|Name Kiff Slemmons||Education University of Iowa|
Starting points kiff slemmons and glenn adamson in conversation
Kiff Slemmons (born 1944) is a contemporary American metalsmith. She received her B.A. in Art and French at the University of Iowa, but is primarily known for her career in jewelry and metals. Slemmons currently resides in Chicago, Illinois.
- Starting points kiff slemmons and glenn adamson in conversation
- Childhood and early life
- Selected collections
Childhood and early life
Kiff Slemmons was born in Maxton, North Carolina but grew up in Iowa. In 1962 she enrolled in Scripps College in Claremont, California for comparative literature. She later attended the Sorbonne in Paris, France. She attended an eight-week metals program in Japan through Parsons The New School for Design in 1983.
Since 2000, Slemmons has been recognized for her work with Mexican artists making and designing paper jewelry, resulting in colorful and intricate pieces using traditional bead-making techniques and dyes from indigenous plants.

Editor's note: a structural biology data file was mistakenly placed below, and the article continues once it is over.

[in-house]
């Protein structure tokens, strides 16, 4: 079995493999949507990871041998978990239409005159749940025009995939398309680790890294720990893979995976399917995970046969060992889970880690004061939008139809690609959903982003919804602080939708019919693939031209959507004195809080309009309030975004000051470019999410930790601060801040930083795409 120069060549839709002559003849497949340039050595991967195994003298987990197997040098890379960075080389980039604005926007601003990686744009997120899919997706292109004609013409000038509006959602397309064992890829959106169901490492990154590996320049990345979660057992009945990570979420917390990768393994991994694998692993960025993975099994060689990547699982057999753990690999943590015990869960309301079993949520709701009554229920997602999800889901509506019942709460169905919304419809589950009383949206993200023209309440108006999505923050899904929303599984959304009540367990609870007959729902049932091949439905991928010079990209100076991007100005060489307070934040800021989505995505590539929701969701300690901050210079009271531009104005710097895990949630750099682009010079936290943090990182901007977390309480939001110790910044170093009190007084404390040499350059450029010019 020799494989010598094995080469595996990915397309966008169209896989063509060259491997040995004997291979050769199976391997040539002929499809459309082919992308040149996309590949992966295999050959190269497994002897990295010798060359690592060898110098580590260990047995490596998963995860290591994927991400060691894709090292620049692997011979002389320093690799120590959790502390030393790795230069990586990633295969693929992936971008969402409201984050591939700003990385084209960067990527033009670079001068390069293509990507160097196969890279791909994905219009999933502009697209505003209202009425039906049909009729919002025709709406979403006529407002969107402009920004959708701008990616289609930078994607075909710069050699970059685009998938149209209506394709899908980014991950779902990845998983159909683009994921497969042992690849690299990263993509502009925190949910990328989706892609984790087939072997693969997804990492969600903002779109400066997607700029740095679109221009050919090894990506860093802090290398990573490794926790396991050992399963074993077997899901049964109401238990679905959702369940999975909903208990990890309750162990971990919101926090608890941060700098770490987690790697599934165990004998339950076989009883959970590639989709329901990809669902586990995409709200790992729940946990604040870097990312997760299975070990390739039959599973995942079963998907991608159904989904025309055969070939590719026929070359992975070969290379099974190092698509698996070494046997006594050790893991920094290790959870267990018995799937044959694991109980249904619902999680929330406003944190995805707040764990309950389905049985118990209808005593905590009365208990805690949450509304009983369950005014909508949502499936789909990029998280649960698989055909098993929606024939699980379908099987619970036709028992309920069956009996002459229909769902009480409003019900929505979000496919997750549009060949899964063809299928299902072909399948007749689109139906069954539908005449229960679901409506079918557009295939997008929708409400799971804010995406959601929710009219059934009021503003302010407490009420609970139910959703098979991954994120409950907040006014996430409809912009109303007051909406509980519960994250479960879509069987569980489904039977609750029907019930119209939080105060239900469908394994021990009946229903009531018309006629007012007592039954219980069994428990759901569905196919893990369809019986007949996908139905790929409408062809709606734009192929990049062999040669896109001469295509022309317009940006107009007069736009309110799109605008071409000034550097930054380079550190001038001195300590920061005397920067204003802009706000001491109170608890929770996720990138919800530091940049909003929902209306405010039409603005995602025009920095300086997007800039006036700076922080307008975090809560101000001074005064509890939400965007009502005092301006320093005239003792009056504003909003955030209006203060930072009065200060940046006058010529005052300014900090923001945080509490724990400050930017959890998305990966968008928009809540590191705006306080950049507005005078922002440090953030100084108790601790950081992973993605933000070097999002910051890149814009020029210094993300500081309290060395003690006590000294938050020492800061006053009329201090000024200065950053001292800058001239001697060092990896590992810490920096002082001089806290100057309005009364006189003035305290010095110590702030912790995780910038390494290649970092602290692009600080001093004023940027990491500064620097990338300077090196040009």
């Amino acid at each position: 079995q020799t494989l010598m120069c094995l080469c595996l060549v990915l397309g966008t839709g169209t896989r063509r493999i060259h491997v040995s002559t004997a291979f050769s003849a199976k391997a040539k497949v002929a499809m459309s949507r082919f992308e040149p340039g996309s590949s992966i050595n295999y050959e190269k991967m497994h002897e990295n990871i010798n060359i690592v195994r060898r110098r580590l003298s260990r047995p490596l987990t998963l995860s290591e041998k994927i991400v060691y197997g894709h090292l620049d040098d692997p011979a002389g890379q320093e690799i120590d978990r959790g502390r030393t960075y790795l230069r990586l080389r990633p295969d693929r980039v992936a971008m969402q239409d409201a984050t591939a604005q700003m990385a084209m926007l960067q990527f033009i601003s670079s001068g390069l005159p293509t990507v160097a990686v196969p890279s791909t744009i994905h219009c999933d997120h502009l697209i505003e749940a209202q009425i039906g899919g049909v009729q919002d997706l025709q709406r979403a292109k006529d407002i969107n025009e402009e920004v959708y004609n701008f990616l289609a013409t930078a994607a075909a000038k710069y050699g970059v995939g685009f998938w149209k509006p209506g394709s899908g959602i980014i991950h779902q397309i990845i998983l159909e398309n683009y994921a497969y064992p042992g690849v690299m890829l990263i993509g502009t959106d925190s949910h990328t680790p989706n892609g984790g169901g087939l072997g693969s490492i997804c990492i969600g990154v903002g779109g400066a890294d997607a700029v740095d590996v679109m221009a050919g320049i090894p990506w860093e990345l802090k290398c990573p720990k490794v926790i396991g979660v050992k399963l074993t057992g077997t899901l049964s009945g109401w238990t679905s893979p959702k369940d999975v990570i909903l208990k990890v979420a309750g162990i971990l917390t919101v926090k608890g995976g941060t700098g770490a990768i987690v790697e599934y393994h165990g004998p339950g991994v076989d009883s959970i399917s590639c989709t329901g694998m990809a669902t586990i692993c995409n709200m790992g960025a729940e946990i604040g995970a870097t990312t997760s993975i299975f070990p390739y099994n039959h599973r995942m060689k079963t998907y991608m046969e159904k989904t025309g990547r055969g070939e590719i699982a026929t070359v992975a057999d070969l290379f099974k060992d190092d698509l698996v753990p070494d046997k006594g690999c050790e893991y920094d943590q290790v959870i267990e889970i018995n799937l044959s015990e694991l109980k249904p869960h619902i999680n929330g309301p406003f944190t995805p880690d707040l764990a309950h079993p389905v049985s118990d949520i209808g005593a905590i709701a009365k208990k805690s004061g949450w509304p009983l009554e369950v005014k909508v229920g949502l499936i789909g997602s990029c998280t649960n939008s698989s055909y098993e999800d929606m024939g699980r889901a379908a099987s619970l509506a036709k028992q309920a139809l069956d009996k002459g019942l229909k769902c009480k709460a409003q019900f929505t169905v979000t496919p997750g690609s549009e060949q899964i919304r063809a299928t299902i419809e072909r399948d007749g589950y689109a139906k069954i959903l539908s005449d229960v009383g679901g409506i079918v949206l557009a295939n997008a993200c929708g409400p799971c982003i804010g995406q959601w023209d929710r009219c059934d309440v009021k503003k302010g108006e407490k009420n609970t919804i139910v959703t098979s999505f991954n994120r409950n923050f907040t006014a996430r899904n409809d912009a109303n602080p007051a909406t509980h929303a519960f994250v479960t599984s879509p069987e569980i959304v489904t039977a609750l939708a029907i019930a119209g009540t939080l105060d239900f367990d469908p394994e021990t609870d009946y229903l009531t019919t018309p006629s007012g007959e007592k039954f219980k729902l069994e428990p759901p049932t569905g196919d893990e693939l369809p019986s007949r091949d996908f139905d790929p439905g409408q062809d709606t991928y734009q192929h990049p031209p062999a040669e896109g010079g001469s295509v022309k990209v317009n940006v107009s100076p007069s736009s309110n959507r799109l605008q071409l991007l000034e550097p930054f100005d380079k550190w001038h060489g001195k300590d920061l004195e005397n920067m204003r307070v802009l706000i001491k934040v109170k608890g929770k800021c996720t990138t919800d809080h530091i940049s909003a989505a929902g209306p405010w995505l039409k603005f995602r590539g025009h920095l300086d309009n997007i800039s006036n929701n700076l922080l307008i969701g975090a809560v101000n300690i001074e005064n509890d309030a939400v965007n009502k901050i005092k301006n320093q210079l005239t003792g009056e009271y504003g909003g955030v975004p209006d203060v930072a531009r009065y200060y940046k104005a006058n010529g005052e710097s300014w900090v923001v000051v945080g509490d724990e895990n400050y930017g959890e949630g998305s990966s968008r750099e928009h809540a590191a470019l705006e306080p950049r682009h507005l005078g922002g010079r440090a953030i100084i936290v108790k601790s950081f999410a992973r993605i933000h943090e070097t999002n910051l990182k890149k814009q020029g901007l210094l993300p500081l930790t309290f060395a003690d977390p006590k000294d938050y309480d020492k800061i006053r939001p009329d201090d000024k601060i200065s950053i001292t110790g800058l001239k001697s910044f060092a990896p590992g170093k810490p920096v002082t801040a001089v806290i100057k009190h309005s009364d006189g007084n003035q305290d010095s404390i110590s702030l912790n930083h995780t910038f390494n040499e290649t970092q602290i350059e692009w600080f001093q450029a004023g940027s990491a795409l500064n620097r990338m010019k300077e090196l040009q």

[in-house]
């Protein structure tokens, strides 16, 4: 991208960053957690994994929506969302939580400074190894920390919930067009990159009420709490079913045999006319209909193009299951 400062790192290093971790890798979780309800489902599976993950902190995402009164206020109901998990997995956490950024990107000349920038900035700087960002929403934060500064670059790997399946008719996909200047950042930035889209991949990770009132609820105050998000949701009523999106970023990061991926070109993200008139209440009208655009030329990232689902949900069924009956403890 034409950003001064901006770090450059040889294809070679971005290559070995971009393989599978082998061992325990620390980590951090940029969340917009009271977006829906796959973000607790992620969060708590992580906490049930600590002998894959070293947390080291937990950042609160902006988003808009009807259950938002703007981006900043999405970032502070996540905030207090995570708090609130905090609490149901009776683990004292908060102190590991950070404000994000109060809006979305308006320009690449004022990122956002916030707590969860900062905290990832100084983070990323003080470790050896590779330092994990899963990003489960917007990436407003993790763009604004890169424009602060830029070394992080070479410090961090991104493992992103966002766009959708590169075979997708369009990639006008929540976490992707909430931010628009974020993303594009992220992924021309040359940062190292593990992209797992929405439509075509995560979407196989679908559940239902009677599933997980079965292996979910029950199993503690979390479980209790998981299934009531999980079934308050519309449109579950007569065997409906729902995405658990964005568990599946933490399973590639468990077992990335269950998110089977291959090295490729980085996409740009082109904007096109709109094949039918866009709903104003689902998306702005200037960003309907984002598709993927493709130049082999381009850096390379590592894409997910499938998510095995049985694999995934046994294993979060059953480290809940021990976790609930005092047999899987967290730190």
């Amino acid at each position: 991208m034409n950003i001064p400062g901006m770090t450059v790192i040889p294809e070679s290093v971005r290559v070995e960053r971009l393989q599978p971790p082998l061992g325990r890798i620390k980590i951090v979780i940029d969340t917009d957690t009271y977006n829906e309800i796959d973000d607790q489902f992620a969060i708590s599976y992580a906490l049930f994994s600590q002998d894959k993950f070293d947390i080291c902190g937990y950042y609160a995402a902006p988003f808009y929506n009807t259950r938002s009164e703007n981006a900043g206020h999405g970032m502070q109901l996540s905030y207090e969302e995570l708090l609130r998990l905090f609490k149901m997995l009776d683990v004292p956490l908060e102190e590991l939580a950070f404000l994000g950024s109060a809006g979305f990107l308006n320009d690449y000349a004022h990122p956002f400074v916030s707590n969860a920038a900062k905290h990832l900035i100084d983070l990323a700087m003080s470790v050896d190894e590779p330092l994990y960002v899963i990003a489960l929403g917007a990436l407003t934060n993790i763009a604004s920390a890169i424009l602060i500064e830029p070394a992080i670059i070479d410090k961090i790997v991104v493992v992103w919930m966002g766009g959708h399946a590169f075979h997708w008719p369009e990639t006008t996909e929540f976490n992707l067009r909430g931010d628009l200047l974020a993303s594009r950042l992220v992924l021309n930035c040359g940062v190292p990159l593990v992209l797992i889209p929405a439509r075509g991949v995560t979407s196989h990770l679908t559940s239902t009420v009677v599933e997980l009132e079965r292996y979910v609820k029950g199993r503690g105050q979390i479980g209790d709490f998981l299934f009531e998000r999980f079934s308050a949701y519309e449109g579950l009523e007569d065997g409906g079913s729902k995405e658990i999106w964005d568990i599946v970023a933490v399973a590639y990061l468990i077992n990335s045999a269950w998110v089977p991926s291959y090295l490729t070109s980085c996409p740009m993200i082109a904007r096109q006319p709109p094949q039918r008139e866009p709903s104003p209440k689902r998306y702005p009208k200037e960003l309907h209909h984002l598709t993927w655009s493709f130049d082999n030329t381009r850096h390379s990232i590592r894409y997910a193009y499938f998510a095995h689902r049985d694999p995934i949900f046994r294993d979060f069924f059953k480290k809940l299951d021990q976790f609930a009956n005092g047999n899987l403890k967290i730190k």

Her own work includes historical and literary references, incorporating selected found objects, generally non-precious materials, which she fabricates into detailed pieces with silver and other metals. Slemmons expresses that three threads run through her work, "scale, the language of material and the idea of more than one to make one. She rejects the traditional valuation of jewelry based on the materials used, focusing instead on the ideas that go into each piece.
In her exhibition "The Thought of Things," Slemmons made jewelry that used parts of aged photographs, rulers, typewriters, and other found objects in order to elicit a direct personal response. Another series of works that question worth and value was the much talked-about "Re:Pair and Imperfection." In the process of preparing the series, she asked some of her peers to give her pieces that are unfinished because they are unwanted or somehow flawed. She used thirty donated objects of varying materials in the exhibition. These works included wearables and sculptures with ornate details. Her intention was to make the viewer question the nature of imperfection and contemplate the new meaning of unconventional repair.